Kemmeter column: traveling in snow and ice is no fun

Winter is here, and it brings out something familiar to most Wisconsin residents – driving in adverse snow and ice conditions.

The conditions emerged last month during two trips to the state’s largest city, both on scheduled flights.

Thursday December 23 started with temperatures hovering around freezing with snow and freezing rain expected north of Stevens Point later in the morning with a chance of freezing rain.

The weather seemed favorable as the vehicle was removed from the garage for the trip. Then it started fogging up, which turned into thin ice on the cold pavement and snow surfaces. By the time the trip began a few minutes later, the mist had changed to drizzle, frosting the windshield in a block to scrape the ice.

The trip continued with the defrost controls on full and traffic moved cautiously, moving at speeds below the limit, then maintaining speeds of 35 to 40 miles per hour (mph) on the highway as the drizzle turned to freezing rain.

Approaching Amherst, an interchange provided a safe place to leave the road and join a semi-tractor to scrape ice from the headlights and windshield wipers, as well as the edges of the windshield so that the wipers don’t try to block more ice there. Soon another vehicle joined the group, followed by a fourth before the ice was removed to allow travel again.

Road conditions began to improve as county highway trucks applied salt to the pavement and traffic began moving at 50 mph. By the time Highway 45 joined Highway 10, the roads were clear and traffic began moving at normal speeds.

Less than two weeks later, on January 5, another blizzard hit overnight, with weather forecasts indicating the snow would end shortly after noon, giving workers time to clear the roads and deal with them.

Strong winds continued throughout the day and swirled snow as daylight hours turned to darkness. Dropping temperatures prevented salting activities and gusty winds swirled snow around, limiting visibility and making roads slippery.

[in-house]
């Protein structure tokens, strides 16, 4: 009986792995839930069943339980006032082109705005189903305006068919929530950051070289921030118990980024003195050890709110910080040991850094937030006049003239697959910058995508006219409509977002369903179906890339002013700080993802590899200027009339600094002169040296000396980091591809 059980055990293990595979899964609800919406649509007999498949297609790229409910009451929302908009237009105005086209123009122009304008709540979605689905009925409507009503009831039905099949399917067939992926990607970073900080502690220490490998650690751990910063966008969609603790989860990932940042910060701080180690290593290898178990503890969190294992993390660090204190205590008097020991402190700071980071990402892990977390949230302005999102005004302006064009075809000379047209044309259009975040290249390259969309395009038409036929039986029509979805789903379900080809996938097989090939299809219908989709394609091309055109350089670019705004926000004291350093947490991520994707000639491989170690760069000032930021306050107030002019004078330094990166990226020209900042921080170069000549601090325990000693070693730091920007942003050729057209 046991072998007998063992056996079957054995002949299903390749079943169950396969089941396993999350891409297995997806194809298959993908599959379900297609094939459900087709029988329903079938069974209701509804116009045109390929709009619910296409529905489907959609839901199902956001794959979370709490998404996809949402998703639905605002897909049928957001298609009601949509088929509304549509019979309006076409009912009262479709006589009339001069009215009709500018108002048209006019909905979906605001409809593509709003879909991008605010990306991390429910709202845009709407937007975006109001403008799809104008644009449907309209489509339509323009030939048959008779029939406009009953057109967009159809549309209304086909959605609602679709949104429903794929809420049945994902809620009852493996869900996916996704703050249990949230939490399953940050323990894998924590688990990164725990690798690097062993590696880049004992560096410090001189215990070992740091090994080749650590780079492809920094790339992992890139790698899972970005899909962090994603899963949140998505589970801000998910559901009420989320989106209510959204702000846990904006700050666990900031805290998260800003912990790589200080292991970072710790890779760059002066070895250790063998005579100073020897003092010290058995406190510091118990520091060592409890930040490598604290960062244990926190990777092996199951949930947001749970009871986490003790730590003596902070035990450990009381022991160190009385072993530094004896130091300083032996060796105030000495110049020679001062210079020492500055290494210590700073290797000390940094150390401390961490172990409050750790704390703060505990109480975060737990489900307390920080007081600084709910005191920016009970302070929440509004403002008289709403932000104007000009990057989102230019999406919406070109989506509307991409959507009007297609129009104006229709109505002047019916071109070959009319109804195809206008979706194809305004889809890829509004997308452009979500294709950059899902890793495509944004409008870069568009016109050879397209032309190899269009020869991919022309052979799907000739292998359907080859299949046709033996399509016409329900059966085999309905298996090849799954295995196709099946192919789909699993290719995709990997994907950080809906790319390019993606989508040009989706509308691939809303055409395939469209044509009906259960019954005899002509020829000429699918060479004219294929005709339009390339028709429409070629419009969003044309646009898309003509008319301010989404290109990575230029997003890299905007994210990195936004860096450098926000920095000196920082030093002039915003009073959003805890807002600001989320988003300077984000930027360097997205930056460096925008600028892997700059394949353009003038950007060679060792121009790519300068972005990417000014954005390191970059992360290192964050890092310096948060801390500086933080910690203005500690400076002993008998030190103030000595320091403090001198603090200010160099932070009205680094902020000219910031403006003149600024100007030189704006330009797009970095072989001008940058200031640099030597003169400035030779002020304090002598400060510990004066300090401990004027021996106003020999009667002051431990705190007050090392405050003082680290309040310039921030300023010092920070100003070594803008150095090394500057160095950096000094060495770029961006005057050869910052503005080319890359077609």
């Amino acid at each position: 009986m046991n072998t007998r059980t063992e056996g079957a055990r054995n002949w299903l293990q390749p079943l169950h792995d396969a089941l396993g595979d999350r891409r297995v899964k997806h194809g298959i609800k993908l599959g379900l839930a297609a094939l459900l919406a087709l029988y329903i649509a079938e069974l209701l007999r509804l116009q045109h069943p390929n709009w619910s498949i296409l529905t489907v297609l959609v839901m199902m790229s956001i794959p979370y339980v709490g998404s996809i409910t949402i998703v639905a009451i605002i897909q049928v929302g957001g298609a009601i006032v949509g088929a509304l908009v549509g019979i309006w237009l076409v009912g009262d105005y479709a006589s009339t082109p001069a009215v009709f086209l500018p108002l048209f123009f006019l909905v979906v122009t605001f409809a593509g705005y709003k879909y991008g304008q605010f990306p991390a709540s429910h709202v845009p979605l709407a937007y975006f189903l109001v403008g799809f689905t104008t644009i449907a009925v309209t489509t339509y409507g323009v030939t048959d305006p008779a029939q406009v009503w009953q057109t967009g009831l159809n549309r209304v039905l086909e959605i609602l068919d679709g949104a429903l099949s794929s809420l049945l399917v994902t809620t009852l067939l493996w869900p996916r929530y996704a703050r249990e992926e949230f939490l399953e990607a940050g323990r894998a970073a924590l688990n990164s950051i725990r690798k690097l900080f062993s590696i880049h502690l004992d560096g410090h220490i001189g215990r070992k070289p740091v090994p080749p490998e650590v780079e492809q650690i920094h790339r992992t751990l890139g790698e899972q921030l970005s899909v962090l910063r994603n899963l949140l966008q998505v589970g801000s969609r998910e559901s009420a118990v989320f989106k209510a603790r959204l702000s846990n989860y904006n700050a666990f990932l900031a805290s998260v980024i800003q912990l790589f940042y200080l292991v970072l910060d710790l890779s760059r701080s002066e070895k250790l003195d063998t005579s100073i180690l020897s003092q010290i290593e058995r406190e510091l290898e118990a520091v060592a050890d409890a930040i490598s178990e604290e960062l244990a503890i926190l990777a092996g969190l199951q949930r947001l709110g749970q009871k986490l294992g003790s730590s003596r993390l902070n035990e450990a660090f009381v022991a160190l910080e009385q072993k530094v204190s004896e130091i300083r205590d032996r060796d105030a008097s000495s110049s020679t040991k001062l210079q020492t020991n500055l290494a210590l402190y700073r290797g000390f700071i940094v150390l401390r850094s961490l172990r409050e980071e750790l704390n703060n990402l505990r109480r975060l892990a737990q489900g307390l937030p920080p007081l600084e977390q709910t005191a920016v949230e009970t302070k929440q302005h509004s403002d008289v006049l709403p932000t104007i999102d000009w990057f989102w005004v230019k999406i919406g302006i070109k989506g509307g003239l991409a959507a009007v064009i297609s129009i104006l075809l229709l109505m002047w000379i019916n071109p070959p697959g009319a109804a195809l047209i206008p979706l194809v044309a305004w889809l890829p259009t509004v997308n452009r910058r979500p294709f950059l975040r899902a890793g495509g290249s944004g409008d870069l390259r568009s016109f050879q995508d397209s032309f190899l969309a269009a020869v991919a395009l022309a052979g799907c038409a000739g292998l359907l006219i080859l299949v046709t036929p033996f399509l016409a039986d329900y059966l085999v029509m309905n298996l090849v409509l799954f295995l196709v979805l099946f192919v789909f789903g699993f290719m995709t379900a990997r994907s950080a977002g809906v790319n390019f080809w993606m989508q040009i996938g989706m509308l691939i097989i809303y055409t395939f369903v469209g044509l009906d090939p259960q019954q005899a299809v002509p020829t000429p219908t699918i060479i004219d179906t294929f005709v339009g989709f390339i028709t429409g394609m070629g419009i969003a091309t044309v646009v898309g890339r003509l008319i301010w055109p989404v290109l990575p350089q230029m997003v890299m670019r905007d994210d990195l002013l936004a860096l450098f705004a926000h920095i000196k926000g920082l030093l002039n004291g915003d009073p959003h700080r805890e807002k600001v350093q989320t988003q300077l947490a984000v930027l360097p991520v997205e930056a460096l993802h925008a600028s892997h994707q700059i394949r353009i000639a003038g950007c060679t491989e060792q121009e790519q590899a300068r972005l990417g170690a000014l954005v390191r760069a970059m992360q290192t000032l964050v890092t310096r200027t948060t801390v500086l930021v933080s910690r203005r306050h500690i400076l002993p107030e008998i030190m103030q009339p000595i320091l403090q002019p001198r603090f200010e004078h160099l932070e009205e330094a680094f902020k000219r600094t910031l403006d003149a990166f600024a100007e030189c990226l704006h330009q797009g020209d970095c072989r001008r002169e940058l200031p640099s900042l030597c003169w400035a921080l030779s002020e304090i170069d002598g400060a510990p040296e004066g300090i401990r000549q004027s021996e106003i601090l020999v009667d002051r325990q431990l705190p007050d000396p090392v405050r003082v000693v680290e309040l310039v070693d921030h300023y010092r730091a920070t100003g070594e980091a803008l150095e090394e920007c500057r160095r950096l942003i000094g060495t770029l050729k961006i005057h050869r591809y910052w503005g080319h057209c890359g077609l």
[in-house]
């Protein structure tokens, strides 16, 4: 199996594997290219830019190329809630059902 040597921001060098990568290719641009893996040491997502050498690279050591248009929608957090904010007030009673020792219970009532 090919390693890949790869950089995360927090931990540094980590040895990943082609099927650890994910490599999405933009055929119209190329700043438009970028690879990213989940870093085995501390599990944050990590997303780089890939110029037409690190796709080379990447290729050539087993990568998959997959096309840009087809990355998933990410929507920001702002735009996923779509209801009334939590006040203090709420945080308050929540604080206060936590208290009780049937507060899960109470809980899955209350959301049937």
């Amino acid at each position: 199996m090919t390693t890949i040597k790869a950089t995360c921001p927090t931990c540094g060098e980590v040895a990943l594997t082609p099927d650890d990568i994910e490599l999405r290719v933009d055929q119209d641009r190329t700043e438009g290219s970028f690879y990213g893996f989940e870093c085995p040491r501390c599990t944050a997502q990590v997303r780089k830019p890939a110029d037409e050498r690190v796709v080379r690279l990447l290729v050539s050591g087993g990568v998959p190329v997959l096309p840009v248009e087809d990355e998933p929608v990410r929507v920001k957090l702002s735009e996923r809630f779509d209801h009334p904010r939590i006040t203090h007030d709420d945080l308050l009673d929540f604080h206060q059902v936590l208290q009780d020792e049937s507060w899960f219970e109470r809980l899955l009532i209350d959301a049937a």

These road conditions left road traffic traveling safely between 50 and 60 mph on east-west roads and 30 and 40 mph on north-south roads, as conditions continued south beyond reach. forecast of the storm, in fact all the way to Milwaukee. urban area. The weather situation resulted in the minimum number of vehicles on the road.

The normal two-and-a-half-hour journey took over three hours, much like it did decades ago before the four- and six-lane roads were built along the route. Amazingly, during the entire trip, there were no vehicles in the ditch or any signs of accidents along the road, indicating that those traveling were careful and driving safely.

A trip to Minneapolis in slightly better conditions two decades ago led to a tally of more than 75 vehicles in the ditches, most of them in the Minnesota area, where slippery sections were a reality.

Driving in these snowy conditions is not recommended, but people often think the trip is extremely necessary, so they should follow safety recommendations, primarily by driving slowly, at a speed the conditions warrant, and allowing plenty of time to allow a break.

A number of vehicles passed slower vehicles on the previously described trips only to be passed by those they had passed earlier in a trip. Leading a convoy apparently made the trip a little too treacherous. The driver of a large delivery truck used the truck’s emergency flashers to alert other drivers to his slow-moving vehicle traveling at approximately 30 mph.

The rides were definitely white-knuckled affairs, but were split between two drivers which reduced stress and allowed for breaks.

The second trip also offered a surprise to corny mileage aficionados. Newer vehicles automatically calculate miles per gallon of gasoline when driving, and data showed the vehicle averaged 30.8 miles per gallon without the use of cruise control. Clearly, white-knuckle driving didn’t lead to pressing the accelerator pedal.

About Derrick Hill

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